Last winter – the one with snow – we did a fun and not-too-hard snowshoe hike to Hobart Bluff in the Cascade-Siskiyou National Monument from Green Springs Summit on Highway 66. In summer or a snow-free winter, reaching Hobart Bluff is an easy, pleasant three or six mile (round-trip) day hike through white fir and oak/chaparral forests and high-country meadows to the Bluff’s craggy basalt cliffs with their expansive views of such peaks as Mount Shasta, Mount McLoughlin, and Pilot Rock. Rather than pine (or whinge) endlessly for snow, we opted to hike from Green Springs Summit to the Hobart Bluff Trailhead via the Pacific Crest Trail (PCT), then return via the Soda Mountain Road with a mountain bike-assist.Continue reading “Hobart Bluff (Cascade-Siskiyou NM) 14-Jan-2018”
By all rights, the easy but scenic Green Springs Mountain Loop Trail, which is now within the expanded Cascade-Siskiyou National Monument, should be under snow. But it’s not. Which meant that I could include it as part of a bike-assisted dirt hike from Green Springs Summit on Highway 66 to East Hyatt Lake Road near Hyatt Lake. The hardest part of this hike was convincing myself to leave the house into a cold, zero-visibility fog secure in the perhaps foolish belief that there was sunlight up there somewhere. The dark and fog were too much for The LovedOne, who buried yet more deeply under the covers and mumbled something about don’t disturb the cat on your way out. Not that the cat has evidenced any interest in going hiking, ever. 🙄Continue reading “Green Springs Mountain (Cascade-Siskiyou NM) 06-Jan-2018”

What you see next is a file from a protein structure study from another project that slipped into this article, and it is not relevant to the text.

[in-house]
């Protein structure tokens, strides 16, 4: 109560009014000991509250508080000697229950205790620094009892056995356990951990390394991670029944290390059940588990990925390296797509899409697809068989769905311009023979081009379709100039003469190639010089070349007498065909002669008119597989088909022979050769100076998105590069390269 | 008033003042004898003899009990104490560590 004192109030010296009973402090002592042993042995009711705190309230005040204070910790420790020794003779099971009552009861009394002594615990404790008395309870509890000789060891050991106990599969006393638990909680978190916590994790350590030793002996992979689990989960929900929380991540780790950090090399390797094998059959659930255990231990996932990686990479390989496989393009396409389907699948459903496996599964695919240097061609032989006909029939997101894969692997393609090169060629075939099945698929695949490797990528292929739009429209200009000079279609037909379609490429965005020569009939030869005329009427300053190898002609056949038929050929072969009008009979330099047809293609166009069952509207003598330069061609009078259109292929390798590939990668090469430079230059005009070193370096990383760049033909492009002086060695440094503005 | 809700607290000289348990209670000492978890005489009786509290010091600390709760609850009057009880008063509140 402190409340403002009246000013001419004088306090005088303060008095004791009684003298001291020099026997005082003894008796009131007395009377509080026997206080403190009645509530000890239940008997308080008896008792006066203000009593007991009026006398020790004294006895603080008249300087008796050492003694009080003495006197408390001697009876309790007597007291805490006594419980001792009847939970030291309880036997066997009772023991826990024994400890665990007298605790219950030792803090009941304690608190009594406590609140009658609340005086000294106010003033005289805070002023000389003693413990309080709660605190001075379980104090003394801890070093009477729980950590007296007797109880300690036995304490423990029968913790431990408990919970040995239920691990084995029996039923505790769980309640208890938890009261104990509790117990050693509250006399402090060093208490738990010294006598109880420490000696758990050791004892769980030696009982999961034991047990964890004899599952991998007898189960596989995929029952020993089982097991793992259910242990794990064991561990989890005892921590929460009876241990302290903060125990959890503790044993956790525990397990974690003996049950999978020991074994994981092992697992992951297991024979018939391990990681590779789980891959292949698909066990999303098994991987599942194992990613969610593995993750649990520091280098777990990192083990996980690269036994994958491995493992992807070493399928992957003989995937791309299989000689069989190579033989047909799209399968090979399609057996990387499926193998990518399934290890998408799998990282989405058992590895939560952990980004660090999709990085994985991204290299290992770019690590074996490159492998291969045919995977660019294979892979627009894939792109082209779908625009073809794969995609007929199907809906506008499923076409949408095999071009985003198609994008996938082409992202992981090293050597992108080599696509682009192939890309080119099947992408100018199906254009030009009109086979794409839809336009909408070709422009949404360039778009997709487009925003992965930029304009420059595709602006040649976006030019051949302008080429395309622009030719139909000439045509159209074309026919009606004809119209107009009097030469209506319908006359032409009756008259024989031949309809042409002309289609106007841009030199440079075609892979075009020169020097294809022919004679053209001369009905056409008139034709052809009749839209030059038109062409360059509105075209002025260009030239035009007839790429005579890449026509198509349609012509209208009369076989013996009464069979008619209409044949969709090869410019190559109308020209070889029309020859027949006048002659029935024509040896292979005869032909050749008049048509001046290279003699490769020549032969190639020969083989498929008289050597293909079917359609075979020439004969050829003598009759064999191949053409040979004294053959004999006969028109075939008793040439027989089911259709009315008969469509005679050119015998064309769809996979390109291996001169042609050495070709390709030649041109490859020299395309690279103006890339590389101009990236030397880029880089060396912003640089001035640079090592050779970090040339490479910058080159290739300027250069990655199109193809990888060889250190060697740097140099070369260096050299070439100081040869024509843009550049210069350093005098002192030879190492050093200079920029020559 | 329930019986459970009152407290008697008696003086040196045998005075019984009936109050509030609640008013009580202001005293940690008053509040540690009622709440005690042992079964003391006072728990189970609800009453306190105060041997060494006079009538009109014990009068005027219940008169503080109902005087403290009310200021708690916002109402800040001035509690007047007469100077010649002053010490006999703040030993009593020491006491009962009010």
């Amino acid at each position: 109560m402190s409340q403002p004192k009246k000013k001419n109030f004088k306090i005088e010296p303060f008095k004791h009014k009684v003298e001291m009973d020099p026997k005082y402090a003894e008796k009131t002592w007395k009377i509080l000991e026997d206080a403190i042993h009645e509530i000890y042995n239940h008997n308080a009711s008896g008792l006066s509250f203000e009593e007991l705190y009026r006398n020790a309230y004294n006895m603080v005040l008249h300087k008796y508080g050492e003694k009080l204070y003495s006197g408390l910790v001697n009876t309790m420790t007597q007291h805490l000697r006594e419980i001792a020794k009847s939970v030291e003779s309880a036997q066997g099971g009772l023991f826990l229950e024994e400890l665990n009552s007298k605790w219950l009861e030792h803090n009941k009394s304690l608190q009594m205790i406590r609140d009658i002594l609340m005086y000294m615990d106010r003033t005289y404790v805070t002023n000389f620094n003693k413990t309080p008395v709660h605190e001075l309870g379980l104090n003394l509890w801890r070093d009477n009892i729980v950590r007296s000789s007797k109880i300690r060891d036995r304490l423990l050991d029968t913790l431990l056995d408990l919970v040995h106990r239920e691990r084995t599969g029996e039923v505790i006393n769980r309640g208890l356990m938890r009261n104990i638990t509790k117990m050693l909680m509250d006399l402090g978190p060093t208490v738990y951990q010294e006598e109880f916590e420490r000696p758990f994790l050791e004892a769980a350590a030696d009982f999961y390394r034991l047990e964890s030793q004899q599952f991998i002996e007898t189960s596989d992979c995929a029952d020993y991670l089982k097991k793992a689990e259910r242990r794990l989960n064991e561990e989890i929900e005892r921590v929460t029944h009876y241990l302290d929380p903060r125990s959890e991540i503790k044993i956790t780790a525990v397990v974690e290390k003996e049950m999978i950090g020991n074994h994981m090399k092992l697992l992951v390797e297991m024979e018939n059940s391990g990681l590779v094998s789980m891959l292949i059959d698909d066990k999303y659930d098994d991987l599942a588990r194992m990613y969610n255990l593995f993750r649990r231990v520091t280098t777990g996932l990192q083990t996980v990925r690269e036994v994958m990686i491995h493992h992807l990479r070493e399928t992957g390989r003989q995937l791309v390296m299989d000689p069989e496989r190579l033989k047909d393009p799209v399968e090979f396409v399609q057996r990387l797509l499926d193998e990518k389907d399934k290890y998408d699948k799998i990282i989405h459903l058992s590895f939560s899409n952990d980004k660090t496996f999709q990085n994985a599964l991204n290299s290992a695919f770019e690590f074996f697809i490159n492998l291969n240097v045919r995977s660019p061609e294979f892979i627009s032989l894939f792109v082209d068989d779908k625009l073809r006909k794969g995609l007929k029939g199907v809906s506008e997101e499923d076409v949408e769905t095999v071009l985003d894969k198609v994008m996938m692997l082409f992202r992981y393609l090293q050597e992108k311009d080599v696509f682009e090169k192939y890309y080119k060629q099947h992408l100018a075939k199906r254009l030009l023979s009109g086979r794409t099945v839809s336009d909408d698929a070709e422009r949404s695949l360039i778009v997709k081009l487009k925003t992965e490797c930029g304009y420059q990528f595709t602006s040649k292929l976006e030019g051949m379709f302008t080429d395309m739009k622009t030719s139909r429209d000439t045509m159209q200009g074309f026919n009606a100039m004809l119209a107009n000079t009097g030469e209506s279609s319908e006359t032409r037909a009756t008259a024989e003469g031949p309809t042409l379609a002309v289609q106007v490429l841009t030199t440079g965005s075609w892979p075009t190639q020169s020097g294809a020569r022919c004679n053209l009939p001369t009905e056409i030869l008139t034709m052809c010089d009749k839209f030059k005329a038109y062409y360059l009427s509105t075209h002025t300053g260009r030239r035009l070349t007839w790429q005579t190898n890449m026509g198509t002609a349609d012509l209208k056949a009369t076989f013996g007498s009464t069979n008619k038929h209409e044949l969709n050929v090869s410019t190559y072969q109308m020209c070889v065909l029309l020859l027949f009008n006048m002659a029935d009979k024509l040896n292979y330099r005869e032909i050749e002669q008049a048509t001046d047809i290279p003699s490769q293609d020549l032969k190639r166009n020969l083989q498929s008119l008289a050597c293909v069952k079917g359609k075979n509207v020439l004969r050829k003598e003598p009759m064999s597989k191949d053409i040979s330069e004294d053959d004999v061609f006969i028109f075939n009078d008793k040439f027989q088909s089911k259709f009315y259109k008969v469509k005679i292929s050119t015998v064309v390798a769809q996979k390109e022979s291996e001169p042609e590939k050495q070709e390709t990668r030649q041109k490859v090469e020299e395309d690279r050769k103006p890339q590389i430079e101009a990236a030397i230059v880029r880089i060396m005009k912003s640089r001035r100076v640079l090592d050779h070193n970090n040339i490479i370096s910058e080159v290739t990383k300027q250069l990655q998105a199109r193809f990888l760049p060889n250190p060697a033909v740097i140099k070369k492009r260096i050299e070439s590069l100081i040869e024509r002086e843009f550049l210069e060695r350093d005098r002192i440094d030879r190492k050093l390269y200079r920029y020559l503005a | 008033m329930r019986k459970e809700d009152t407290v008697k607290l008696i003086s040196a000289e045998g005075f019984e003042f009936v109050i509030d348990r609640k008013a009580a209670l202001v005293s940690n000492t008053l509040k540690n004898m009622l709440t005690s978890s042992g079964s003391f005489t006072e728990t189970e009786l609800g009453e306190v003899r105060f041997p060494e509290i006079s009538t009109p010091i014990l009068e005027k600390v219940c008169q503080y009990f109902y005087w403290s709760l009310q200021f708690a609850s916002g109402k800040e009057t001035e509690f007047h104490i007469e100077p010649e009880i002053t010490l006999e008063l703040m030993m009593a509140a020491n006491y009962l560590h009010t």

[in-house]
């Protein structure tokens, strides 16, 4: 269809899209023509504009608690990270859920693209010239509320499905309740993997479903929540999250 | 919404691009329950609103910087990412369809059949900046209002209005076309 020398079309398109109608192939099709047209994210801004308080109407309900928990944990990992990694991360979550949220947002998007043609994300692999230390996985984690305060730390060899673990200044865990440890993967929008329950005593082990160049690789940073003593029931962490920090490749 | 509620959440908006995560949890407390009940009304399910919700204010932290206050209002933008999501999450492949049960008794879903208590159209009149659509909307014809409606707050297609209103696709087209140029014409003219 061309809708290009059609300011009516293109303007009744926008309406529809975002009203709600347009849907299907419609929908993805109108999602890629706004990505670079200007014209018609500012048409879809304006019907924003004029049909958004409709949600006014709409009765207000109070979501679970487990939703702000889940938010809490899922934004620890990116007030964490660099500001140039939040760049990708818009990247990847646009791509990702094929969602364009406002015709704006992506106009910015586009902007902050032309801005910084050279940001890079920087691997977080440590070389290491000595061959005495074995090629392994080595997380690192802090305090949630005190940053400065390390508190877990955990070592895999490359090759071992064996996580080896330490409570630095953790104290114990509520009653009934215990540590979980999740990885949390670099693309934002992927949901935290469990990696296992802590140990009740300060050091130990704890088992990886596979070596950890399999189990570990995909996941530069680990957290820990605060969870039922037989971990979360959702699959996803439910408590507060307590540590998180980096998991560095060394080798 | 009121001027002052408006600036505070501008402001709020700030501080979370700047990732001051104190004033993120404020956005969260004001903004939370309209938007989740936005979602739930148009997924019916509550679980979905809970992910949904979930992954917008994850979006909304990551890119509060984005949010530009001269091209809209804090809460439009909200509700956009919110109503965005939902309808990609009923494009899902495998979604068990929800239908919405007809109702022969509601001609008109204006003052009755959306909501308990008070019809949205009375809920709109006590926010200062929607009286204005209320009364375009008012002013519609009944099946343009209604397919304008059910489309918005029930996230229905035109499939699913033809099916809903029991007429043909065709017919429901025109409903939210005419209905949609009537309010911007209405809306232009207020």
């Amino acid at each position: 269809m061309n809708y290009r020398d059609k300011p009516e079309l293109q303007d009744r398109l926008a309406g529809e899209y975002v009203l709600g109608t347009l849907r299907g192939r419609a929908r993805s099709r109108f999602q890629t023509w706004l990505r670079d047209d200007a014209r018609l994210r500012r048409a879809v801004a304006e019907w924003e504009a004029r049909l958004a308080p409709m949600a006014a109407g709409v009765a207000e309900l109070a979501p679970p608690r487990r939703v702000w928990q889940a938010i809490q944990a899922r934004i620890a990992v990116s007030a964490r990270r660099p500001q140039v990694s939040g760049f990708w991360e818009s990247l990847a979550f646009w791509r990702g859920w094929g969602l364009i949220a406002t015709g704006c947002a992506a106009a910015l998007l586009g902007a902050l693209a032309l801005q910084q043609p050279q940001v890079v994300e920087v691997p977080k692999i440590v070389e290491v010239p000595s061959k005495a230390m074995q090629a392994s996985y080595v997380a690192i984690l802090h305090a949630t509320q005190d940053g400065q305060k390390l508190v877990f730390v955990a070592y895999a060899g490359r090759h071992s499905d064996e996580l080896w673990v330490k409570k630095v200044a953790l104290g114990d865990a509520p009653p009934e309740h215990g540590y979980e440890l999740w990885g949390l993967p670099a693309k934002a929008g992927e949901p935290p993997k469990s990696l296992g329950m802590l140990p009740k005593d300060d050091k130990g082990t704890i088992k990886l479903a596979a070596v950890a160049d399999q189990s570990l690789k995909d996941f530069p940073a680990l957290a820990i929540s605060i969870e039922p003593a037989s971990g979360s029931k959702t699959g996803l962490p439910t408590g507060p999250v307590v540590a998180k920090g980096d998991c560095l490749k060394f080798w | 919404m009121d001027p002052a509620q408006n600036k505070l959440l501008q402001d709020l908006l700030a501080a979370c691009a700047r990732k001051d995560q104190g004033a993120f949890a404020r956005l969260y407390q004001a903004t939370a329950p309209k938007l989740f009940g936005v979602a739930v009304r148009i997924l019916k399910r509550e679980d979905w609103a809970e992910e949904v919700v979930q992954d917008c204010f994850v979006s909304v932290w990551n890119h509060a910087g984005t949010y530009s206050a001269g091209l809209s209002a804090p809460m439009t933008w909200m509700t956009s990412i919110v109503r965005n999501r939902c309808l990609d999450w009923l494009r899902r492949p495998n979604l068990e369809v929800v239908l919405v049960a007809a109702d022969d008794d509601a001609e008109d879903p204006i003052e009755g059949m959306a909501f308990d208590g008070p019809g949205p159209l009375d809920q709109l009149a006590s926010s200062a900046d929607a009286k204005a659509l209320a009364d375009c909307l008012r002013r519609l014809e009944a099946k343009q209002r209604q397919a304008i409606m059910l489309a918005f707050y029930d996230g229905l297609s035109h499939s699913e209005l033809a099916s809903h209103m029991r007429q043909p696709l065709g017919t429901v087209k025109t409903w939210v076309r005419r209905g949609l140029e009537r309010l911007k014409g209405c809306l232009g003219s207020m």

I first became aware of this trail from a 2013 Ashland Hiking Group post and then later found it posted as that on the Hiking Project. In both posts, the trail was described as indistinct, brushy, and hard to follow in places. Yet I could see it as part of a hike and bike loop – perhaps the last one of the 2017 summer season – involving it, Forest Roads 20 and 22, and the Wagner Butte Trail. So I girded myself for some bushwhacking and route-finding and set-off on a perfect bluebird day to explore this variation on the classic hike to Wagner Butte. As this loop progressed, I would be pleasantly surprised to find that the Ashland trails plan that has been in the works for years had finally come to fruition for this tread.